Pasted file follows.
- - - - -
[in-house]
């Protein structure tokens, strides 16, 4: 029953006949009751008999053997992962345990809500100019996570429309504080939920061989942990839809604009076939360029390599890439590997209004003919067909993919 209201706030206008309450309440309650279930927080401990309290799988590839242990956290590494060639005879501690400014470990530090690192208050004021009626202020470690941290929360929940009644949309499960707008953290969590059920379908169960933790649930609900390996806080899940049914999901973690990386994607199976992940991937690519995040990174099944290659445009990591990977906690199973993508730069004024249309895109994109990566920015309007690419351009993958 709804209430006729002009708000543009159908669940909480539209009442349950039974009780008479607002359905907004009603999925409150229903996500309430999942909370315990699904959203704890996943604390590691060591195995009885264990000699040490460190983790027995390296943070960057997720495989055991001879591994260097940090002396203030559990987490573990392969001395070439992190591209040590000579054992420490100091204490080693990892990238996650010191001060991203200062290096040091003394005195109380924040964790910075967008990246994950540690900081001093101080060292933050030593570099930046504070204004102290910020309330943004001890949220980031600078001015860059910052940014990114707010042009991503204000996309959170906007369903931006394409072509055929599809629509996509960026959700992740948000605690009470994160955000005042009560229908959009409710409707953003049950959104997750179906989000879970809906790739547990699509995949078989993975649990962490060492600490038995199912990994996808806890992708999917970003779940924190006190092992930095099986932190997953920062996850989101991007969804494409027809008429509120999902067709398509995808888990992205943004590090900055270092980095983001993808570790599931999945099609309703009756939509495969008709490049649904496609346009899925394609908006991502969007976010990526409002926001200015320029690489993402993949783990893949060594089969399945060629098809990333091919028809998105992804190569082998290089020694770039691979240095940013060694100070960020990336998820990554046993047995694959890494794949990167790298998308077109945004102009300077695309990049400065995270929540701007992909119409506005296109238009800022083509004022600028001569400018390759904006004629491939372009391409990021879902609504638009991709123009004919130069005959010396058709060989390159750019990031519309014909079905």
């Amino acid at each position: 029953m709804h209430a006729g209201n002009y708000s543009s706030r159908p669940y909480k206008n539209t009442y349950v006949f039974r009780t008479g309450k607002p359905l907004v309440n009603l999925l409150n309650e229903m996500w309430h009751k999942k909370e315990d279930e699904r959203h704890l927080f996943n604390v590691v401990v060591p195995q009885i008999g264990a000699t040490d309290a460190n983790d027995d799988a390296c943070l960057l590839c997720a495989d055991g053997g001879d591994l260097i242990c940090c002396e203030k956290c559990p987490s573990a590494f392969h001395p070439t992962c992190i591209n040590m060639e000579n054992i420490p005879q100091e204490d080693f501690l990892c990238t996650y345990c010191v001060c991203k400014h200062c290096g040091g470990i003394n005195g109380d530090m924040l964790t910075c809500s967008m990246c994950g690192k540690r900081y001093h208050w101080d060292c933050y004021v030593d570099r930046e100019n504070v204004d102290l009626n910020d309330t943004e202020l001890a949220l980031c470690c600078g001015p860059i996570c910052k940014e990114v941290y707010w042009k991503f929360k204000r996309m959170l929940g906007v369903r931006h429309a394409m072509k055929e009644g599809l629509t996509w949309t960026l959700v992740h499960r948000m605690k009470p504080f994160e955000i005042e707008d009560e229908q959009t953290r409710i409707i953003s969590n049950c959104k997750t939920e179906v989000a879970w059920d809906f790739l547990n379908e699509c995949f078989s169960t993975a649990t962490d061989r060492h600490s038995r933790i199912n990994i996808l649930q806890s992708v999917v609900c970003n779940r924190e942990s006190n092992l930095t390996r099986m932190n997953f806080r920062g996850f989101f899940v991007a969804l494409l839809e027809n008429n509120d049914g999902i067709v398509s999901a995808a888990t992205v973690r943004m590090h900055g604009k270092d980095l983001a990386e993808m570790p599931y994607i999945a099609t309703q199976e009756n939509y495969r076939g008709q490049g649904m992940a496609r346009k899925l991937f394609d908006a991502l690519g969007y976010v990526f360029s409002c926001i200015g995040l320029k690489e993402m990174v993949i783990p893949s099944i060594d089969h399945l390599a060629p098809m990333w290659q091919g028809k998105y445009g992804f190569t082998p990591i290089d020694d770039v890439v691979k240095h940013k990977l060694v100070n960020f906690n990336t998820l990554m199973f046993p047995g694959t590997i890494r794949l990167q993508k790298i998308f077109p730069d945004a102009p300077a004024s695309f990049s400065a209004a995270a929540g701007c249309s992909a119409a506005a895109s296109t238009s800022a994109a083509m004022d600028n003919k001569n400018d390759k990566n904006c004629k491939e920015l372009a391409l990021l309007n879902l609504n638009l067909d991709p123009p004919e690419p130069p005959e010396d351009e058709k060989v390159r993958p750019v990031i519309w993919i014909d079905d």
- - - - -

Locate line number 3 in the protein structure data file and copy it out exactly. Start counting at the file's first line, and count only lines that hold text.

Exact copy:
């Amino acid at each position: 029953m709804h209430a006729g209201n002009y708000s543009s706030r159908p669940y909480k206008n539209t009442y349950v006949f039974r009780t008479g309450k607002p359905l907004v309440n009603l999925l409150n309650e229903m996500w309430h009751k999942k909370e315990d279930e699904r959203h704890l927080f996943n604390v590691v401990v060591p195995q009885i008999g264990a000699t040490d309290a460190n983790d027995d799988a390296c943070l960057l590839c997720a495989d055991g053997g001879d591994l260097i242990c940090c002396e203030k956290c559990p987490s573990a590494f392969h001395p070439t992962c992190i591209n040590m060639e000579n054992i420490p005879q100091e204490d080693f501690l990892c990238t996650y345990c010191v001060c991203k400014h200062c290096g040091g470990i003394n005195g109380d530090m924040l964790t910075c809500s967008m990246c994950g690192k540690r900081y001093h208050w101080d060292c933050y004021v030593d570099r930046e100019n504070v204004d102290l009626n910020d309330t943004e202020l001890a949220l980031c470690c600078g001015p860059i996570c910052k940014e990114v941290y707010w042009k991503f929360k204000r996309m959170l929940g906007v369903r931006h429309a394409m072509k055929e009644g599809l629509t996509w949309t960026l959700v992740h499960r948000m605690k009470p504080f994160e955000i005042e707008d009560e229908q959009t953290r409710i409707i953003s969590n049950c959104k997750t939920e179906v989000a879970w059920d809906f790739l547990n379908e699509c995949f078989s169960t993975a649990t962490d061989r060492h600490s038995r933790i199912n990994i996808l649930q806890s992708v999917v609900c970003n779940r924190e942990s006190n092992l930095t390996r099986m932190n997953f806080r920062g996850f989101f899940v991007a969804l494409l839809e027809n008429n509120d049914g999902i067709v398509s999901a995808a888990t992205v973690r943004m590090h900055g604009k270092d980095l983001a990386e993808m570790p599931y994607i999945a099609t309703q199976e009756n939509y495969r076939g008709q490049g649904m992940a496609r346009k899925l991937f394609d908006a991502l690519g969007y976010v990526f360029s409002c926001i200015g995040l320029k690489e993402m990174v993949i783990p893949s099944i060594d089969h399945l390599a060629p098809m990333w290659q091919g028809k998105y445009g992804f190569t082998p990591i290089d020694d770039v890439v691979k240095h940013k990977l060694v100070n960020f906690n990336t998820l990554m199973f046993p047995g694959t590997i890494r794949l990167q993508k790298i998308f077109p730069d945004a102009p300077a004024s695309f990049s400065a209004a995270a929540g701007c249309s992909a119409a506005a895109s296109t238009s800022a994109a083509m004022d600028n003919k001569n400018d390759k990566n904006c004629k491939e920015l372009a391409l990021l309007n879902l609504n638009l067909d991709p123009p004919e690419p130069p005959e010396d351009e058709k060989v390159r993958p750019v990031i519309w993919i014909d079905d």